Instead of burning fuel like conventional engines, hydrogen fuel cells work through an electrochemical process. To produce electricity, hydrogen atoms are ionized on one side of an electrolyte membrane. While protons slip through, electrons must take the long way around through an external circuit, creating an electrical current as they move. Once the electrons reach the other side and pair off with the protons, the hydrogen combines with oxygen in the air, resulting in a little bit of heat and water as byproducts.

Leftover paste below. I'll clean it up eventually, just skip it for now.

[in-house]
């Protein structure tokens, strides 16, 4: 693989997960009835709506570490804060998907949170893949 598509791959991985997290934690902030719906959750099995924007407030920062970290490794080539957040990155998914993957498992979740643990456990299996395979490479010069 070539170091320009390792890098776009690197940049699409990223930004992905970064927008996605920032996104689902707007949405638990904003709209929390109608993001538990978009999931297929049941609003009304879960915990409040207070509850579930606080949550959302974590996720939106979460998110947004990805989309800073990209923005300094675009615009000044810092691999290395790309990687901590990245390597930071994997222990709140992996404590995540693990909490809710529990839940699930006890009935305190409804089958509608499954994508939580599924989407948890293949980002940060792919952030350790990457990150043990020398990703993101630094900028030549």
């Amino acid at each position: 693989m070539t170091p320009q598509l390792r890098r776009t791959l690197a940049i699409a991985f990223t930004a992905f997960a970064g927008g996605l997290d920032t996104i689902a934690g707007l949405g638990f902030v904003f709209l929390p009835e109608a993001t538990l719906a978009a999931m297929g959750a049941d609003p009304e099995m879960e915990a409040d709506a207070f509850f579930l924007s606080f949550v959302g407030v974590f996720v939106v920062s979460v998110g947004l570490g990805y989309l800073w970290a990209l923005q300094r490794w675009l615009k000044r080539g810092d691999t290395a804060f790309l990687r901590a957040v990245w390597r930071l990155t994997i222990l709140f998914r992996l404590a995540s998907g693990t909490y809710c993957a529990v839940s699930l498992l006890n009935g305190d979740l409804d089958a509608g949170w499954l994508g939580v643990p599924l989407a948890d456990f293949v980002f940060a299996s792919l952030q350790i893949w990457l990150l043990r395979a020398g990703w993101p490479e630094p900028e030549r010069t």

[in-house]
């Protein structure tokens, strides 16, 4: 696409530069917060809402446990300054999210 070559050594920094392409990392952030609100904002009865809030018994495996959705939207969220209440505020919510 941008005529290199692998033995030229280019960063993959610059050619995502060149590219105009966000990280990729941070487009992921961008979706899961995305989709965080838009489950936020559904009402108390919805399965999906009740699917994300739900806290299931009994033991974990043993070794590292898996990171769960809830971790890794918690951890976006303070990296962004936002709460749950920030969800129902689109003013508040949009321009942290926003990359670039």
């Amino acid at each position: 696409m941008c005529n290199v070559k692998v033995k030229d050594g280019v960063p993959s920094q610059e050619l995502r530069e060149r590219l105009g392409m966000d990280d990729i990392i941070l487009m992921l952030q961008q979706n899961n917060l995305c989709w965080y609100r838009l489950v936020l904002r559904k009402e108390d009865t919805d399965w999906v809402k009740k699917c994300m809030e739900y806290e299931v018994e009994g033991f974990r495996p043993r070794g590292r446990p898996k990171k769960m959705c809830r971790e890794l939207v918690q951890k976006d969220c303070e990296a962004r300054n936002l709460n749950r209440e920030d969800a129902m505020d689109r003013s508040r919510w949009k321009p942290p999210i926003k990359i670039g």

Fifteen years may seem like a long time, but if automakers are serious about meeting the new Corporate Average Fuel Economy (CAFE) standards, there's not much time to plan a strategy.
Most people associate hybrid engines with green driving, but how can drivers add more power to their vehicles? It's easier than it sounds, but trade-offs abound.